Accessing network applications with WSL

There are a few considerations to be aware of when working with networking apps, whether you are accessing a Linux networking app from a Windows app or accessing a Windows networking app from a Linux app, you may need to identify the IP address of the virtual machine you are working with, which will be different than the IP address of your local physical machine.

Accessing Linux networking apps from Windows (localhost)

If you are building a networking app (for example an app running on a NodeJS or SQL server) in your Linux distribution, you can access it from a Windows app (like your Edge or Chrome internet browser) using localhost (just like you normally would).

However, if you are running an older version of Windows (Build 18945 or less), you will need to get the IP address of the Linux host VM (or update to the latest Windows version).

To find the IP address of the virtual machine powering your Linux distribution:

  • From your WSL distribution (ie Ubuntu), run the command: ip addr
  • Find and copy the address under the inet value of the eth0 interface.
  • If you have the grep tool installed, find this more easily by filtering the output with the command: ip addr | grep eth0
  • Connect to your Linux server using this IP address.

The picture below shows an example of this by connecting to a Node.js server using the Edge browser.

Connect to NodeJS server with Edge

Accessing Windows networking apps from Linux (host IP)

If you want to access a networking app running on Windows (for example an app running on a NodeJS or SQL server) from your Linux distribution (ie Ubuntu), then you need to use the IP address of your host machine. While this is not a common scenario, you can follow these steps to make it work.

  1. Obtain the IP address of your host machine by running this command from your Linux distribution: cat /etc/resolv.conf
  2. Copy the IP address following the term: nameserver.
  3. Connect to any Windows server using the copied IP address.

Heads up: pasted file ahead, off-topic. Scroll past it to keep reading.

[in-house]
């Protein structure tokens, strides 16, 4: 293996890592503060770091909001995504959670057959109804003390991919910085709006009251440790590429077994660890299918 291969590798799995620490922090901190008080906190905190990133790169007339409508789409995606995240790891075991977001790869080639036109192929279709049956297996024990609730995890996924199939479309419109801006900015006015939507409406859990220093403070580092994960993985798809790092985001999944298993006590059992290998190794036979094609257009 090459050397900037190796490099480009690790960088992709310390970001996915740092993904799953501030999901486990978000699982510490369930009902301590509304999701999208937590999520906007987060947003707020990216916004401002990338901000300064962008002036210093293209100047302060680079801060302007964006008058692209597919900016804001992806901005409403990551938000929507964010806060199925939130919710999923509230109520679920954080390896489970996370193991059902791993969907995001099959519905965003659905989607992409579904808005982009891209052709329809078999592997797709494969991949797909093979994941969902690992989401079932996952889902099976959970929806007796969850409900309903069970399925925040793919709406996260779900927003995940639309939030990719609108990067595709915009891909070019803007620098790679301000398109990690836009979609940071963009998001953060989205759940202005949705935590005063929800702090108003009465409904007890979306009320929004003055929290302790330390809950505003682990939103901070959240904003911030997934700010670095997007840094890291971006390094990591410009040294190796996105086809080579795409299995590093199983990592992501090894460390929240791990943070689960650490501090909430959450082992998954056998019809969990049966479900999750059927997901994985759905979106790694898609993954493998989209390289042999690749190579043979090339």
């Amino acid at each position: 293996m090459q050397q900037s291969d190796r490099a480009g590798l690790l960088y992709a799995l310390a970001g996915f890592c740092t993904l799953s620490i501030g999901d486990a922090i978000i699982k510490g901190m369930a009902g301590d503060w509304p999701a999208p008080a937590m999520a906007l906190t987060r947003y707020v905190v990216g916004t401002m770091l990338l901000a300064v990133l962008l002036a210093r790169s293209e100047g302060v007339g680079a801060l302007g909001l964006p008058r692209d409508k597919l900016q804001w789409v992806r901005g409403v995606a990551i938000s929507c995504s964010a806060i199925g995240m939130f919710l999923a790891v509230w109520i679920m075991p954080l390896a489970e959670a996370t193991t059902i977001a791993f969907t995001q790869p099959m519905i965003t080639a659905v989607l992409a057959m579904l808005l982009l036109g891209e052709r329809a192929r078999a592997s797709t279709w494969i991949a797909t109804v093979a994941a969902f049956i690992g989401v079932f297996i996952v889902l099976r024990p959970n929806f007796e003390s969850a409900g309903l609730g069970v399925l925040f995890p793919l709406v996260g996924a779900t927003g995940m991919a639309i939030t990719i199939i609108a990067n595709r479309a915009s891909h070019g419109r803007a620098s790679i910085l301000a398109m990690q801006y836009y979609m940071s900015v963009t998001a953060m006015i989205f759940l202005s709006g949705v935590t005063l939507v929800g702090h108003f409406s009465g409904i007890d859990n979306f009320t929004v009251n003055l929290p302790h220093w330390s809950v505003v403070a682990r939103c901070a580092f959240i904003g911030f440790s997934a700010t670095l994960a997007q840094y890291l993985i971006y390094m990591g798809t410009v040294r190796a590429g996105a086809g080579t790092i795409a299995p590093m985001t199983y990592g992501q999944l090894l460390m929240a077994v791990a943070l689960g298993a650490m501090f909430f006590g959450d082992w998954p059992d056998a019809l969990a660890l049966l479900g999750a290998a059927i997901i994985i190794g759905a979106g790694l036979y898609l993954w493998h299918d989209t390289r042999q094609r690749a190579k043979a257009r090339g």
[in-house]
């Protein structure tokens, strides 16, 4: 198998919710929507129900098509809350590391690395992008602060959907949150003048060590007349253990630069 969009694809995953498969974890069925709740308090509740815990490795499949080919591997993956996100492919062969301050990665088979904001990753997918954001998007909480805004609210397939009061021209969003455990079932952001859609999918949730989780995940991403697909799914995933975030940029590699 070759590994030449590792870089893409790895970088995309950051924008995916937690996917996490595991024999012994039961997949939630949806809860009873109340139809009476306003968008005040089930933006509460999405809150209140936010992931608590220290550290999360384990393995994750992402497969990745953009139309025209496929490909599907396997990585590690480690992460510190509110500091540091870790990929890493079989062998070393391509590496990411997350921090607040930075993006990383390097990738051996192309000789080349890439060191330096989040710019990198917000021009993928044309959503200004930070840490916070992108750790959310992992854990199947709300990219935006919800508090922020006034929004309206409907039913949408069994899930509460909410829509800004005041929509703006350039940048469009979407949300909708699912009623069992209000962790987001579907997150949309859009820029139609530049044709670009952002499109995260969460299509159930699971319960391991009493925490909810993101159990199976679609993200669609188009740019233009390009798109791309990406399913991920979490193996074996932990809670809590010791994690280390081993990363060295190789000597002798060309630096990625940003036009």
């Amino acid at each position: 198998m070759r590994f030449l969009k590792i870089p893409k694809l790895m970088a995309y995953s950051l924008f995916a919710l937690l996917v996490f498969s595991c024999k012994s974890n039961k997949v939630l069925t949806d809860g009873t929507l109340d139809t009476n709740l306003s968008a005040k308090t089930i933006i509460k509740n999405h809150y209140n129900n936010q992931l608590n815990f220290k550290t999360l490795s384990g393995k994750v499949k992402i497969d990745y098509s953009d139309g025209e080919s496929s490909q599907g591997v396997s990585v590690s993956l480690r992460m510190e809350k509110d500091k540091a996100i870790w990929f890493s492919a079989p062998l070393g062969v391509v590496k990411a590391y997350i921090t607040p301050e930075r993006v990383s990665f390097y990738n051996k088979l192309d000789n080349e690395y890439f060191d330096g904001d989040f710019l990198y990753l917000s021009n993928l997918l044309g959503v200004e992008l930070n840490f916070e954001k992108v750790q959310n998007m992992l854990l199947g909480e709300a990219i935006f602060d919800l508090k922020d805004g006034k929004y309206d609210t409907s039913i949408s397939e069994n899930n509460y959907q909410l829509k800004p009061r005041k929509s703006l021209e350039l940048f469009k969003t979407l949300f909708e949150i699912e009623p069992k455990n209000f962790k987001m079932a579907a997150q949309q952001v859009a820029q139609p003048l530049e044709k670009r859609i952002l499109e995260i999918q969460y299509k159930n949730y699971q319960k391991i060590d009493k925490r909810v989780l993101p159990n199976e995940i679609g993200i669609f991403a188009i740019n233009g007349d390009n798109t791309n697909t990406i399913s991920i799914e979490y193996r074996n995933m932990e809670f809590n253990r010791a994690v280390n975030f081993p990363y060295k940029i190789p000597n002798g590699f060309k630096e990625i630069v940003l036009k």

The picture below shows an example of this by connecting to a Node.js server running in Windows via curl.

Connect to NodeJS server in Windows via Curl

Connecting via remote IP addresses

When using remote IP addresses to connect to your applications, they will be treated as connections from the Local Area Network (LAN). This means that you will need to make sure your application can accept LAN connections.

For example, you may need to bind your application to 0.0.0.0 instead of 127.0.0.1. In the example of a Python app using Flask, this can be done with the command: app.run(host='0.0.0.0'). Please keep security in mind when making these changes as this will allow connections from your LAN.

Accessing a WSL 2 distribution from your local area network (LAN)

When using a WSL 1 distribution, if your computer was set up to be accessed by your LAN, then applications run in WSL could be accessed on your LAN as well.

This isn't the default case in WSL 2. WSL 2 has a virtualized ethernet adapter with its own unique IP address. Currently, to enable this workflow you will need to go through the same steps as you would for a regular virtual machine. (We are looking into ways to improve this experience.)

Here's an example PowerShell command to add a port proxy that listens on port 4000 on the host and connects it to port 4000 to the WSL 2 VM with IP address 192.168.101.100.

netsh interface portproxy add v4tov4 listenport=4000 listenaddress=0.0.0.0 connectport=4000 connectaddress=192.168.101.100

IPv6 access

WSL 2 distributions currently cannot reach IPv6-only addresses. We are working on adding this feature.